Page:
The dispersal of the earthworm Aporrectodea giardi responds faster to habitat quality than to cumulative use of habitat in experimental conditions

Abstract : The study of the spatial distribution of soil organisms is one of the key research areas for understanding soil functioning. However, we still know little about the role of dispersal in the distribution of soil organisms such as earthworms. Critically, the relative strength of the external factors that trigger dispersal movements has not been documented. In this work, we test the relative importance of habitat quality and the cumulative use of habitat as drivers of dispersal of an anecic earthworm (Aporrectodea giardi) by observing their dispersal rates over 1, 2, 4, 8, 16 and 32 days. The results suggest that cumulative dispersal rates were higher and reached a maximum value more rapidly when individuals were introduced into unsuitable rather than suitable soil. This suggests that earthworm dispersal responded more rapidly and this response was more pronounced with respect to the cumulative use of the habitat. It seemed that there were two types of dispersal: one triggered quickly to escape unsuitable conditions and another in response to a cumulative use of the habitat.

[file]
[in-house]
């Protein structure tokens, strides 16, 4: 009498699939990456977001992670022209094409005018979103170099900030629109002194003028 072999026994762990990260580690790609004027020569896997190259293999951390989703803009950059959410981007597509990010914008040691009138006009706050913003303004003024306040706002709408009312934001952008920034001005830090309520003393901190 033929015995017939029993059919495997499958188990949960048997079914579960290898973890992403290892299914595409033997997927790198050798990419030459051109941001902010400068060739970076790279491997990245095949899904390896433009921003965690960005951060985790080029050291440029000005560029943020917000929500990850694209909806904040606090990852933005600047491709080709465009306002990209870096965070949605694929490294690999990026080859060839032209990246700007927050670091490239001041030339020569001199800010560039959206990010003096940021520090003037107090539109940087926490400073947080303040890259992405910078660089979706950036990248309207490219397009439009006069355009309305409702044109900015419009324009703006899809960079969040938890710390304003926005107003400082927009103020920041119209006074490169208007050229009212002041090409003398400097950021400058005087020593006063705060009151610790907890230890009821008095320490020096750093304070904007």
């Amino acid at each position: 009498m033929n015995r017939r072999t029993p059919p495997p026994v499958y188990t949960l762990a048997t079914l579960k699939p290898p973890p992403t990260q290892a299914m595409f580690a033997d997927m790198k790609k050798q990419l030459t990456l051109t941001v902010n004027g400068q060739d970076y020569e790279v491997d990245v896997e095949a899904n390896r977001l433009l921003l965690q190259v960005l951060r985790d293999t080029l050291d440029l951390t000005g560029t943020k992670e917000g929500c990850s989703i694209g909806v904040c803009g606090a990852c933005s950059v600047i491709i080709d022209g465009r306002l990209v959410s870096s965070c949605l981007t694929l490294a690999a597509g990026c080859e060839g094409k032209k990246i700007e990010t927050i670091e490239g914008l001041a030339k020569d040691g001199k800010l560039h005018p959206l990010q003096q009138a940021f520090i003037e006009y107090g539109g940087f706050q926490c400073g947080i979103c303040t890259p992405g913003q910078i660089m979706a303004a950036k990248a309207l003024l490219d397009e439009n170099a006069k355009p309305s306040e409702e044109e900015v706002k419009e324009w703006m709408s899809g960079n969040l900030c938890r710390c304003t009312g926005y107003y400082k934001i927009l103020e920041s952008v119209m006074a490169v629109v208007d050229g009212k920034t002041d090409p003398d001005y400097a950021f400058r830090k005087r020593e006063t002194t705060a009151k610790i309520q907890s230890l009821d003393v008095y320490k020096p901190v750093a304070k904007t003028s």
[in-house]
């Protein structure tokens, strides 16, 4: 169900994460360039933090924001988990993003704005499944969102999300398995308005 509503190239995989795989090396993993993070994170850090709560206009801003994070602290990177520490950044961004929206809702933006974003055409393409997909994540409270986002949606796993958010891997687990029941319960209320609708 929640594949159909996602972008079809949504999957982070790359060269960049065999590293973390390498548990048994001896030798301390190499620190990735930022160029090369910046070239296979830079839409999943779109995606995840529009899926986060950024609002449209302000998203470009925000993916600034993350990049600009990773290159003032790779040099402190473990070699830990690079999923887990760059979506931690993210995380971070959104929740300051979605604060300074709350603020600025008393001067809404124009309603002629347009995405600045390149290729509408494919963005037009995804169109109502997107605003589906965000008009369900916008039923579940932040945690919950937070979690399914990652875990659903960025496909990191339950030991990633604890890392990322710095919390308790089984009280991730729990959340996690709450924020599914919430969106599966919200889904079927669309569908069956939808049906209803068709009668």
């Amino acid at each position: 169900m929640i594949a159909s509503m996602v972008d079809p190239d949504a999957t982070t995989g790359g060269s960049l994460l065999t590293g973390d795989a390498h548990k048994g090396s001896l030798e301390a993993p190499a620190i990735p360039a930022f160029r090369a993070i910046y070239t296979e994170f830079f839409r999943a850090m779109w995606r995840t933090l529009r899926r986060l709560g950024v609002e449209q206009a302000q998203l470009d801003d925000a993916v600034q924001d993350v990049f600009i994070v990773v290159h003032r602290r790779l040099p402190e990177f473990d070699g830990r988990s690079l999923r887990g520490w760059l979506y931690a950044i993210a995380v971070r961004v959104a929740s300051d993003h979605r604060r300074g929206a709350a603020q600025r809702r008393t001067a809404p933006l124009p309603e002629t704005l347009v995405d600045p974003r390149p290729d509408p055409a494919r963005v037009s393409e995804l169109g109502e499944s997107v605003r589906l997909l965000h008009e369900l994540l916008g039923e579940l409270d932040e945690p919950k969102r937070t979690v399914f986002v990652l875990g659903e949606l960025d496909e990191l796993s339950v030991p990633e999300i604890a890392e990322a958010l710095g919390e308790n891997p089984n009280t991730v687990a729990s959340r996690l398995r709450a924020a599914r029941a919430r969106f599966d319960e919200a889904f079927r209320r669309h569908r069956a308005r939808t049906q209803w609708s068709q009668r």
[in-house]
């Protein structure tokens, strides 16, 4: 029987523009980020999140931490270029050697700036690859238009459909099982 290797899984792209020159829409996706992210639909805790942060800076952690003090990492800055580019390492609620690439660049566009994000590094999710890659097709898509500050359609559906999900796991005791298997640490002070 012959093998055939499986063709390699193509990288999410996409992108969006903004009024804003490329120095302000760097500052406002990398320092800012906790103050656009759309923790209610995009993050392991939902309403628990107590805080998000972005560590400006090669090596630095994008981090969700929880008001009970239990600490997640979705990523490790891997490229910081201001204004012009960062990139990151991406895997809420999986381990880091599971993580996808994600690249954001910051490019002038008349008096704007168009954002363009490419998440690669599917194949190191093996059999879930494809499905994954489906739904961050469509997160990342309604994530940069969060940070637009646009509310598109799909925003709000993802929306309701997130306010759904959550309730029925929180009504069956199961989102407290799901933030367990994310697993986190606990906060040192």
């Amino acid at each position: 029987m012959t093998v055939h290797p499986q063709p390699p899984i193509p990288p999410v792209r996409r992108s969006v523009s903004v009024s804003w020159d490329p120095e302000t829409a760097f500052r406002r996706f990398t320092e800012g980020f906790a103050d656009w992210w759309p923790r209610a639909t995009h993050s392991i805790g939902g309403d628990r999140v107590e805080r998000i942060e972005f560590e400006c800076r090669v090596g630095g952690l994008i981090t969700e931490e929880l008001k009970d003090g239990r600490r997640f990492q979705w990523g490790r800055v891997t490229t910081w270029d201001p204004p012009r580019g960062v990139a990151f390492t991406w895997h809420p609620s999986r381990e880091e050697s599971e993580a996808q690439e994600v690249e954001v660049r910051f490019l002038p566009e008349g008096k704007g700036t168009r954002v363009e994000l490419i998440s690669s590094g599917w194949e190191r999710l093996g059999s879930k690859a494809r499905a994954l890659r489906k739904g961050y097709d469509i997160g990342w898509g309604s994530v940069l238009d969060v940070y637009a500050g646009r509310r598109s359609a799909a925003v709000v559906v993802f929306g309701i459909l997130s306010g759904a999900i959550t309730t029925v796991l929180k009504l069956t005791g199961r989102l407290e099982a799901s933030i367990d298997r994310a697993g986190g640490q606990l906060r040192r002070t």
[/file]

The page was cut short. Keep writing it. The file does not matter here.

Type de document :
Article dans une revue
Applied Soil Ecology, Elsevier, 2013, 71, pp.45-47. 〈10.1016/j.apsoil.2013.05.009〉
Liste complète des métadonnées

https://hal-bioemco.ccsd.cnrs.fr/bioemco-00881362
Contributeur : Jérôme Mathieu <>
Soumis le : vendredi 8 novembre 2013 - 10:17:27
Dernière modification le : jeudi 11 janvier 2018 - 06:26:59

Identifiants

Citation

Jérôme Mathieu, Gael Caro, Thibaud Decaens, Jerome Mathieu. The dispersal of the earthworm Aporrectodea giardi responds faster to habitat quality than to cumulative use of habitat in experimental conditions. Applied Soil Ecology, Elsevier, 2013, 71, pp.45-47. 〈10.1016/j.apsoil.2013.05.009〉. 〈bioemco-00881362〉

Partager

Métriques

Consultations de la notice

151